A few months ago, I noted that the National Survey on Drug Use and Health showed no increase in marijuana use by teenagers after 2012, despite groundbreaking legalization measures approved by voters in Colorado and Washington that year. According to the latest results from the Monitoring the Future Study, released today, marijuana use by eighth-graders, 10th-graders, and 12th-graders fell this year, even as state-licensed pot shops opened in both of those states. It is too early to say whether diversion from adult buyers will increase cannabis consumption among teenagers in Colorado and Washington. But contrary to warnings from prohibitionists, legalization does not seem to be sending a message that encourages teenagers across the country to smoke pot.
"There has been more public dialogue about marijuana over the past year than any 12-month period in history," says Mason Tvert, communications director at the Marijuana Policy Project. "States around the country are making marijuana legal for adults, establishing medical marijuana programs, and decriminalizing marijuana possession, and the sky is not falling. The debate is not resulting in more marijuana use among young people, but it is resulting in more sensible marijuana laws."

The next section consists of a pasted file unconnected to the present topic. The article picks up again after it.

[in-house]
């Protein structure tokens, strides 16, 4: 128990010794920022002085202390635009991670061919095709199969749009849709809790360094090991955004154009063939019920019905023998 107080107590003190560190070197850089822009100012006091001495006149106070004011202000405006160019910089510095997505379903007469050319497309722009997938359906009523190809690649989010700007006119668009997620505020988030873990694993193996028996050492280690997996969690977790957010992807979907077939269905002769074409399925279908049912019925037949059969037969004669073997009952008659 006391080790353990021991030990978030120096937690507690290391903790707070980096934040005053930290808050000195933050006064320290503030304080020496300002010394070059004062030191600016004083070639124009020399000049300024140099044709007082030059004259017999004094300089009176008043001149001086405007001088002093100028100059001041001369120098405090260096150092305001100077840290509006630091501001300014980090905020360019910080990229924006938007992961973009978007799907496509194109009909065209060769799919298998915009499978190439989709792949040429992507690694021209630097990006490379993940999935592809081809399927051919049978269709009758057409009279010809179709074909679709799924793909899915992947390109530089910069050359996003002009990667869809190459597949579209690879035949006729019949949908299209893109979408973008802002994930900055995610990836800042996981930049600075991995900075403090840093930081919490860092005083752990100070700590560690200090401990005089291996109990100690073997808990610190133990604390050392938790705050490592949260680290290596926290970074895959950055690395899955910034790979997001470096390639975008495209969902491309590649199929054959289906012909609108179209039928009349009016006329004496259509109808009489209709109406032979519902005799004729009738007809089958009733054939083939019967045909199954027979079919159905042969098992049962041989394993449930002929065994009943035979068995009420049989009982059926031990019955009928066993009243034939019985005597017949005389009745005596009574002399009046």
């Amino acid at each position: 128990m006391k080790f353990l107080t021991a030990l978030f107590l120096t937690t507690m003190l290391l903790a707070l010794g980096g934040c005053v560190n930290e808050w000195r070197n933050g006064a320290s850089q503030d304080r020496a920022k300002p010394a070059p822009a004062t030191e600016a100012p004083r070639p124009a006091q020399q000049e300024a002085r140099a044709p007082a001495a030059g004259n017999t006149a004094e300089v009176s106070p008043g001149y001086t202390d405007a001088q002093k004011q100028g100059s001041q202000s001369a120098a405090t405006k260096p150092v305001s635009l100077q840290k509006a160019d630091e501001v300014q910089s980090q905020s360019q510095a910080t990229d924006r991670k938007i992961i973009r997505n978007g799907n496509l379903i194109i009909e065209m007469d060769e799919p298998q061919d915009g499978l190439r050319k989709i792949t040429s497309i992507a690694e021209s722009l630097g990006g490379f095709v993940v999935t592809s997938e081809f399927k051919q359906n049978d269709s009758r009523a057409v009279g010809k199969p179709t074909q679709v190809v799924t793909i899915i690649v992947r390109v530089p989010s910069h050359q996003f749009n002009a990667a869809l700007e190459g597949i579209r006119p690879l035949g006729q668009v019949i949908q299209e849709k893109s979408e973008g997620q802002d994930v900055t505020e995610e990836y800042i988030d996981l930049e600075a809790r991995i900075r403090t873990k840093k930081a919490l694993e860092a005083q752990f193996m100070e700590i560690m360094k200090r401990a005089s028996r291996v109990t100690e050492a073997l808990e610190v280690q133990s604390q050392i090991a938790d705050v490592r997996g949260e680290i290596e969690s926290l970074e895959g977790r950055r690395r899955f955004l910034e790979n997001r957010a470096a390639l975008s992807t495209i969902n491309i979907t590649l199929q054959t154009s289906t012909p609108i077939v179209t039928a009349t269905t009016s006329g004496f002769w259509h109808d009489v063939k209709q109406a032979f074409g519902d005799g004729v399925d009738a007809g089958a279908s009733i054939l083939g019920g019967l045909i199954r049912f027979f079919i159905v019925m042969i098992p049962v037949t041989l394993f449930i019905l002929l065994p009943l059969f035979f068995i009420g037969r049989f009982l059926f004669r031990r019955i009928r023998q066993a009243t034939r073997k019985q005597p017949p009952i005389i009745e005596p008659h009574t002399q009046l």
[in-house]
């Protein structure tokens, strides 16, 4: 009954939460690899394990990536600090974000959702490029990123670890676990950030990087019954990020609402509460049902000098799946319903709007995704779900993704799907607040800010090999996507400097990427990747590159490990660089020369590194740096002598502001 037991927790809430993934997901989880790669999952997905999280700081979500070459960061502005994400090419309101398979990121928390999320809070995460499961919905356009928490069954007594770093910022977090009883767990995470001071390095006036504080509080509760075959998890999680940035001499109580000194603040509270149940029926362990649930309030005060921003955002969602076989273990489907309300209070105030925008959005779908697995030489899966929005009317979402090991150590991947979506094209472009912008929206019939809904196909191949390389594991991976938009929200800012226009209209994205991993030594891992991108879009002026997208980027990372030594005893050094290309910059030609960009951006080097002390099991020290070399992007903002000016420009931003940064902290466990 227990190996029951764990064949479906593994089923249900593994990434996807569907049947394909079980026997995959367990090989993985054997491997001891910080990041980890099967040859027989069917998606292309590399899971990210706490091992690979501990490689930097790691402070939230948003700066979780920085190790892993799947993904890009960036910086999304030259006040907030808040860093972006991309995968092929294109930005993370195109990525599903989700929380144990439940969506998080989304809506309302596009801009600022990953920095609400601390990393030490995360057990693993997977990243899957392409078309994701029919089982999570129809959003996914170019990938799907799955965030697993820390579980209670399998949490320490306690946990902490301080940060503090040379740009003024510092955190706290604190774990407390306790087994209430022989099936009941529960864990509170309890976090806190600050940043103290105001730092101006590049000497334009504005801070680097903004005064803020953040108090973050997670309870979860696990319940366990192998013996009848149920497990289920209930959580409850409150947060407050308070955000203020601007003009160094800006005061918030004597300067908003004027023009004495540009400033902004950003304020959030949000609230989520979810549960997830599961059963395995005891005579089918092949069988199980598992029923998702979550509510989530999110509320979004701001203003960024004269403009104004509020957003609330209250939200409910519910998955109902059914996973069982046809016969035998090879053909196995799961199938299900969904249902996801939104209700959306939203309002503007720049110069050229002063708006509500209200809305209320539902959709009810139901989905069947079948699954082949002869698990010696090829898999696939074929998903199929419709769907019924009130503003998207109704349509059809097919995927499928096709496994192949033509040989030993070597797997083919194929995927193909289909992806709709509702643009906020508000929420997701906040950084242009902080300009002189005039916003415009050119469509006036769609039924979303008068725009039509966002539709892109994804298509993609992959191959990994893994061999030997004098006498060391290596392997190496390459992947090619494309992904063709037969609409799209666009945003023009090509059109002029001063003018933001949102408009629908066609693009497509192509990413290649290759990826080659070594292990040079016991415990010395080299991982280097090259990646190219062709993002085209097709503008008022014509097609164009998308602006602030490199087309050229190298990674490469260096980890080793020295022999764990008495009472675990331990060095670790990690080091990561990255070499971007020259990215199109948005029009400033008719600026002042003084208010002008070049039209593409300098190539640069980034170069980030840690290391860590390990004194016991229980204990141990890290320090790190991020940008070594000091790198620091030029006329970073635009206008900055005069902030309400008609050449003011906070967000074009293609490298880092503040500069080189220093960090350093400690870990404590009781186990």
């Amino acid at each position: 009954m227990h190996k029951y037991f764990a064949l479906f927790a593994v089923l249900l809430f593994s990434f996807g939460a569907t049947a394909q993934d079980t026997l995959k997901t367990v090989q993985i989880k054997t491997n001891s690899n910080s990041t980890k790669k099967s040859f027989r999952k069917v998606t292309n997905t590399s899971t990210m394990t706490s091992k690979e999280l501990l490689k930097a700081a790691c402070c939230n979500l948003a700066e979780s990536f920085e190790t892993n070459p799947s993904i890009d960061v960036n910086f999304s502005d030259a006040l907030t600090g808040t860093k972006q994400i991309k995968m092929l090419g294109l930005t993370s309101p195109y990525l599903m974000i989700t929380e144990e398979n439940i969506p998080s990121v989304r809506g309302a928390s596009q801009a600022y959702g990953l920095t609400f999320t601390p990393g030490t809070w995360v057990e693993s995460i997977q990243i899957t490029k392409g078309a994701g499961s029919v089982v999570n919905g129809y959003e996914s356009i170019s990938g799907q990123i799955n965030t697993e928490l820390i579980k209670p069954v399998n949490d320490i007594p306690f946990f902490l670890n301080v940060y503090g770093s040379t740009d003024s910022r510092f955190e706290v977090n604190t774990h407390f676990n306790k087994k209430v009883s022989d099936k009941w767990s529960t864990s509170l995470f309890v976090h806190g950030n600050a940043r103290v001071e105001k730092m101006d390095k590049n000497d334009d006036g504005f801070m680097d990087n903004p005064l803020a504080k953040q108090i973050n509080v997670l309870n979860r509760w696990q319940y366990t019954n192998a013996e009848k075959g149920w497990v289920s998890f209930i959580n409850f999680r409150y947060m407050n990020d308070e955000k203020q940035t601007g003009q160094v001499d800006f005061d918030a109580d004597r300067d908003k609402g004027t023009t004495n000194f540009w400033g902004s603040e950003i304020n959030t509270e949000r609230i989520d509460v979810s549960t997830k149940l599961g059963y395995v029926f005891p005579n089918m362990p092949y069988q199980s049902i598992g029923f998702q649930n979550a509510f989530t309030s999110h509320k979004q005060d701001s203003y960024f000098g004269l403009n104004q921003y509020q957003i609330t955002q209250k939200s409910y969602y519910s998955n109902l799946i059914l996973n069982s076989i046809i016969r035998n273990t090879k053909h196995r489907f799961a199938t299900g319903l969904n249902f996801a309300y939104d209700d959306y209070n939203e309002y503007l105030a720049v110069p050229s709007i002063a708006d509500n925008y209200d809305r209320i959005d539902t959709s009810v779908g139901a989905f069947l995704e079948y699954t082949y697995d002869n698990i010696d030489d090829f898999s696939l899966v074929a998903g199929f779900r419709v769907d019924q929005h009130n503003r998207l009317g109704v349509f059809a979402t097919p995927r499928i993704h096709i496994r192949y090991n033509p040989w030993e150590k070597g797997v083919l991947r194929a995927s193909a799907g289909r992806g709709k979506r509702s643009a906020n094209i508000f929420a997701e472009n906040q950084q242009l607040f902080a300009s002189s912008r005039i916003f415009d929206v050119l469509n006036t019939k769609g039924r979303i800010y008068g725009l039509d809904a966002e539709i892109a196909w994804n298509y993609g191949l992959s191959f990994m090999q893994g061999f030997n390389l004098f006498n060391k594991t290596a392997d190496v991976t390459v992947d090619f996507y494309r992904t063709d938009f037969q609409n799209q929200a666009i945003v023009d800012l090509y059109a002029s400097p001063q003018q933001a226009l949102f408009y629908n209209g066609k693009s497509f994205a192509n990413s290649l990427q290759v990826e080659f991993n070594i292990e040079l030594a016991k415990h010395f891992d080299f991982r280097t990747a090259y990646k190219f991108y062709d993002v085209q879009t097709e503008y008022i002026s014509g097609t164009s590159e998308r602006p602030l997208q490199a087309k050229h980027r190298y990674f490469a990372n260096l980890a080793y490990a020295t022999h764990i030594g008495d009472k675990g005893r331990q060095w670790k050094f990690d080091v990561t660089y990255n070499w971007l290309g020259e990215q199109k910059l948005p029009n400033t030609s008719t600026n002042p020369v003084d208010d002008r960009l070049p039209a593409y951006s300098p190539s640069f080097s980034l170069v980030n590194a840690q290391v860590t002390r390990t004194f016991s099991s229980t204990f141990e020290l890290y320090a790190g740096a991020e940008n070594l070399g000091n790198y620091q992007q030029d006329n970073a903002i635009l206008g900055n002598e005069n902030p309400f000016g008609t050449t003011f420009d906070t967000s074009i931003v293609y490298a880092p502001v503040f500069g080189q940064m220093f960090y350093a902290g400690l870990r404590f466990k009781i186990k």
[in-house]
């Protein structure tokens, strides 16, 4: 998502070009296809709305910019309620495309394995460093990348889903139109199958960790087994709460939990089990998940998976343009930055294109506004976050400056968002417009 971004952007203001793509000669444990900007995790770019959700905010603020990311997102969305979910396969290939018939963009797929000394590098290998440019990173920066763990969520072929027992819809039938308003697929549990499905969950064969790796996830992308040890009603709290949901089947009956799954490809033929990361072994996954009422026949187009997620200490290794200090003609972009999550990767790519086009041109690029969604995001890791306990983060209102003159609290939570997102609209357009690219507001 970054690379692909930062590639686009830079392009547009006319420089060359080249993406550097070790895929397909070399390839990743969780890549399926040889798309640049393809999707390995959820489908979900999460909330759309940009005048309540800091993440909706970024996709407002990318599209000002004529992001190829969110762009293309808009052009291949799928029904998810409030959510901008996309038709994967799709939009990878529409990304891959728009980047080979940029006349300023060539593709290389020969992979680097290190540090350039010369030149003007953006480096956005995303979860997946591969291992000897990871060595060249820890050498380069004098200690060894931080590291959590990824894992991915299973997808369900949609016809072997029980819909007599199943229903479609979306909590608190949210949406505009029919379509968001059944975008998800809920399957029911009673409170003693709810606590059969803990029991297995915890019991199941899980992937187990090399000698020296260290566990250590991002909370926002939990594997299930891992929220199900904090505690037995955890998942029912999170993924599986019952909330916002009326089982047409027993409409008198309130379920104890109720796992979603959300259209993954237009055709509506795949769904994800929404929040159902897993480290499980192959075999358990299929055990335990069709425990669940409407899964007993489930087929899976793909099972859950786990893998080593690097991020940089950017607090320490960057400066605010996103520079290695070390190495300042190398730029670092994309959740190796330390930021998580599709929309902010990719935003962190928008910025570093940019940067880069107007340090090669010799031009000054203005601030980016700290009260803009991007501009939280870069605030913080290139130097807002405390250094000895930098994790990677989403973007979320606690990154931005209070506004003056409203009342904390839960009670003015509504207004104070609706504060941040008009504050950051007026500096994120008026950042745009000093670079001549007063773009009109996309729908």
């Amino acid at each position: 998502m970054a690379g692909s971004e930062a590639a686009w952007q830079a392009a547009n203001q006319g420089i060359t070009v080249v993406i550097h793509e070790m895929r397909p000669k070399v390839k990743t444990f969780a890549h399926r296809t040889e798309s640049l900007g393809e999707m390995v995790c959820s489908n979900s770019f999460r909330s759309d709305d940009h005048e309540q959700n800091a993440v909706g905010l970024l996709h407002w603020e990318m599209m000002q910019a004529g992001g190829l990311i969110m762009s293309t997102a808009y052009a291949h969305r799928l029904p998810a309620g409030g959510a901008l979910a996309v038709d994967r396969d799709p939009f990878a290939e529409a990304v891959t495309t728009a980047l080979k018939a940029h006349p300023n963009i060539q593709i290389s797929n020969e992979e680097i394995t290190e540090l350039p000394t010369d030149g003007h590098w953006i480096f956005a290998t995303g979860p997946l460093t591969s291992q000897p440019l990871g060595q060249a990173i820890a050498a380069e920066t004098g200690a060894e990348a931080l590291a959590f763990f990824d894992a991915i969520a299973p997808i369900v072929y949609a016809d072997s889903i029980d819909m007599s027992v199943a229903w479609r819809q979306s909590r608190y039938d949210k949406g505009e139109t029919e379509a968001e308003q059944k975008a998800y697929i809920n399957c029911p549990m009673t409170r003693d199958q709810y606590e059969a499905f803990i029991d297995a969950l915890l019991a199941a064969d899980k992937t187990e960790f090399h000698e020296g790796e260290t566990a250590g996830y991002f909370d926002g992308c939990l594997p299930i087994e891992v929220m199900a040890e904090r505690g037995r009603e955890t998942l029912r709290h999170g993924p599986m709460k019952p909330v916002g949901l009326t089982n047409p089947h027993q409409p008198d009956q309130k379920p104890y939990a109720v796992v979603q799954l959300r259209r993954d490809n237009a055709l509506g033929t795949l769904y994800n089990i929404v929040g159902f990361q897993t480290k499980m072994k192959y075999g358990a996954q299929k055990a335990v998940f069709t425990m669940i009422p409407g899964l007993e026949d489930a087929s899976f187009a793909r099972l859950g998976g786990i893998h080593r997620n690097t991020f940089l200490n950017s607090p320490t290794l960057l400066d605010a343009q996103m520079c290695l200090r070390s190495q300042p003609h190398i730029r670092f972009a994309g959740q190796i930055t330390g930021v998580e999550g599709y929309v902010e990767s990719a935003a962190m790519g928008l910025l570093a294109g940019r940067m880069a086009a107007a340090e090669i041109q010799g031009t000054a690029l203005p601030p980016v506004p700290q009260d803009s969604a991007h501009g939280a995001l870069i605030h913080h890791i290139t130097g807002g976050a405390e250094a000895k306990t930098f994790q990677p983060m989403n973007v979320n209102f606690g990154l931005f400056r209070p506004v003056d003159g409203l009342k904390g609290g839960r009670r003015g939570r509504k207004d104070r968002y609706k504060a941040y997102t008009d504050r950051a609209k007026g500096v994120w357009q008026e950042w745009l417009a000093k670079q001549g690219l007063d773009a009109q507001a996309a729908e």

That point is reinforced when you take a longer view. Since 1996, when California became the first state to allow medical use of marijuana, cannabis consumption has fallen in all three of these age groups, even as 22 states and the District of Columbia have followed California's example. Those trends are the opposite of what drug warriors said would happen.
"How can we expect our children to reject drugs when some authorities are telling them that illegal drugs should no longer remain illegal, but should be used instead to help the sick?" Thomas Constantine, then head of the Drug Enforcement Administration, asked just before the California vote in 1996. "We cannot afford to send ambivalent messages about drugs."
John Walters, George W. Bush's drug czar, likewise cited the purported threat to teenagers when he urged voters to reject medical marijuana initiatives. Gil Kerlikowske, President Obama's first drug czar, took up the same theme. "We have been telling young people, particularly for the past couple years, that marijuana is medicine," he complained in 2010. "So it shouldn't be a great surprise to us that young people are now misperceiving the dangers or the risks around marijuana."
From Kerlikowske's perspective, this worrisome misperception was reflected in the rising percentage of teenagers who rejected the idea that people who smoke pot run a "great risk" of harming themselves. Since people who smoke pot do not, in fact, run a great risk of harming themselves, it is hard to share Kerlikowske's alarm. In any event, notes Lloyd Johnston, the researcher who oversees the Monitoring the Future Study, "the belief that regular marijuana use harms the user…continues to fall among youth, so changes in this belief do not seem to explain the change in use this year." Neither does "personal disapproval of use," which "is also down some in 8th and 12th grades."